No dramatic changes or strong trends can be observed in pH values of percolation water during the monitoring period (Fig. 1, interactive map, below). However, a weak decreasing trend is found on most of the plots. This decrease is related to natural acidification taking place in time with tree stand ageing. The NH4-N and NO3-N concentrations were generally very low, which is in agreement with the relatively low N deposition in Finland. The only exceptions were plots nr. 12 and 17 (Tammela and Punkaharju spruce plots), where NH4- was relatively high, and plots nr. 11 (Juupajoki spruce) and nr. 33 (Punkaharju birch), where NO3-N concentrations were elevated. On plot nr. 11 the NO3-N concentrations apparently increased after thinning carried out on site in 2006. In addition, the NH4- and NO3-N concentrations on plot nr. 23 (Uusikaarlepyy spruce) were exceptionally high, most probably due to the local emission caused by near by fur farm, which was also reflected as elevated NH4- and NO3-N deposition in throughfall (Lindroos et al. 2012).

Figure 1. Please click the plot location on the map (left) and choose the variable to be shown in the graph (right).

Plot nr. 23 in Uusikaarlepyy is located on an acid sulphate soil, which explains the extremely high SO4-S concentrations measured at the site. The observed decrease in SO4-S deposition during the monitoring period (Lindroos et al. 2012) could not be seen as a corresponding decrease in percolation water SO4-S concentrations. However, there was a decreasing trend in SO4-S concentrations at three pine plots, Sevettijärvi, Kivalo and Tammela (nrs. 1, 6 and 13, respectively). Average values of the annual means were calculated for the eight plots with the longest monitoring periods (Table 1). The NH4-N and NO3-N concentrations, as well as the SO4-S concentrations, were lowest at the northernmost Kivalo sites, but no other systematic differences between the locations or tree species can be observed.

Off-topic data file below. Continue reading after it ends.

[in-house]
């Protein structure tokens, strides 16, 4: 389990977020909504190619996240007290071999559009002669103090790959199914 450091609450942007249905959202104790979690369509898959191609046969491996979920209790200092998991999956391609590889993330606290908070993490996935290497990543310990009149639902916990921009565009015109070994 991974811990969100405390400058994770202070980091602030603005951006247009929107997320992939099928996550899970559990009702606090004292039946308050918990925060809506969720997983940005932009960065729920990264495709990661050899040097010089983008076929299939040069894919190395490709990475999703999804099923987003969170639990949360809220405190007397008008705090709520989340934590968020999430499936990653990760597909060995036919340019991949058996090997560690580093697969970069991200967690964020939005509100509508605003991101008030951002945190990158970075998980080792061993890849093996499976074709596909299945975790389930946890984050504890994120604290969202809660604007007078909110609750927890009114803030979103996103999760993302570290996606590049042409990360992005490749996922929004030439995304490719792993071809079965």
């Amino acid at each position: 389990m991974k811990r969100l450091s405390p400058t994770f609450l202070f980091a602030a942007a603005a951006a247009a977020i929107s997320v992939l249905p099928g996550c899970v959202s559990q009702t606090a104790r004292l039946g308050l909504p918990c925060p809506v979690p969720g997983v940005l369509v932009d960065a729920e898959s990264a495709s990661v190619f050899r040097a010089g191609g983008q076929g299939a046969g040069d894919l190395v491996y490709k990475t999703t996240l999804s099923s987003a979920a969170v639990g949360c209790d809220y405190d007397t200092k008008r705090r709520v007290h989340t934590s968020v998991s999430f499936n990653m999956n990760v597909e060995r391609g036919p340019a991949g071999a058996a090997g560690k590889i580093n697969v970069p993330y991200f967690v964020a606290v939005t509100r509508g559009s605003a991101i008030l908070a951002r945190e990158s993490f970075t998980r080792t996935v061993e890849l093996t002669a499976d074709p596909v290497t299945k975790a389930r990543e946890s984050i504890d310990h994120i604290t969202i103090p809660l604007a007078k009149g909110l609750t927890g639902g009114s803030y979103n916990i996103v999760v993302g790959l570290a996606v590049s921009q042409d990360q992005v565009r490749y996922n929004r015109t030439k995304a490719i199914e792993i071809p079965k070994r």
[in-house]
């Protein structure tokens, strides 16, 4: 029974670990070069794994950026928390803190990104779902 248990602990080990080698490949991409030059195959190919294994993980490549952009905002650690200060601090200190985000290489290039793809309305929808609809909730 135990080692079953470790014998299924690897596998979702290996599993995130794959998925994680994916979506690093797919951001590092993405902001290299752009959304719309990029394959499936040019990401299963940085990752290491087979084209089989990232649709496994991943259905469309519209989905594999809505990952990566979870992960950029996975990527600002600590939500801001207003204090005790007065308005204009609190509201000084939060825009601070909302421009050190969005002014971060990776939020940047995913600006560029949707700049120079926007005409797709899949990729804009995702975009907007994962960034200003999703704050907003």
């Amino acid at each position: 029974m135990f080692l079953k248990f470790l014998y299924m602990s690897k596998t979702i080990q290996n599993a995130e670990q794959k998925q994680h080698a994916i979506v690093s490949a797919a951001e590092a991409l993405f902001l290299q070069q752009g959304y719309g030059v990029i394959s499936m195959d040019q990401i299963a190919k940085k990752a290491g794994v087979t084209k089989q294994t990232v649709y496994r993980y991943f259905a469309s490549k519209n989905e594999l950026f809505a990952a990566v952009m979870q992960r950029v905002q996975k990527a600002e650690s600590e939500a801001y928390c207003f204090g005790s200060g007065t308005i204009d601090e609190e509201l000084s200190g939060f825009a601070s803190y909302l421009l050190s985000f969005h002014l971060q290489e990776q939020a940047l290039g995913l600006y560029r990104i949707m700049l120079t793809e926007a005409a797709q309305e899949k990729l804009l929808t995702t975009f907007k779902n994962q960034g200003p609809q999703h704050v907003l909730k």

Material and methods

Percolation water collectors were located under the soil organic layer ca. 5 centimetres below the soil surface. Samples have been collected during the snow free periods at 4-week-intervals and analyzed for pH, NH4-N, NO3-N, and SO4-S. Mean annual values were calculated as an average of all the measurements of the year in question. The sample collection and analysis methods are described in the sub-manual of the ICP Forests Programme (Manual on methods... 2010/11).

References

Manual on methods and criteria for harmonized sampling, assessment, monitoring and analysis of the effects of air pollution on forests. 2010/11. Part XI: Soil solution collection and analysis. ICP Forests, Hamburg. 30 p. Available at: www.icp-forests.org/manual.htm.

Citation: Nieminen, T. M., Derome, K. and Lindroos, A-J. (2013). Soil percolation water quality during 1996–2010 on Level II plots in Finland. In: Merilä, P. & Jortikka, S. (eds.). Forest Condition Monitoring in Finland – National report. The Finnish Forest Research Institute. [Online report]. Available at http://urn.fi/URN:NBN:fi:metla-201305087577. [Cited 2013-05-07].

: Updated: 10.05.2013 /SJor |  Photo: Erkki Oksanen, Metla, unless otherwise stated  |  Copyright Metla  |  Feedback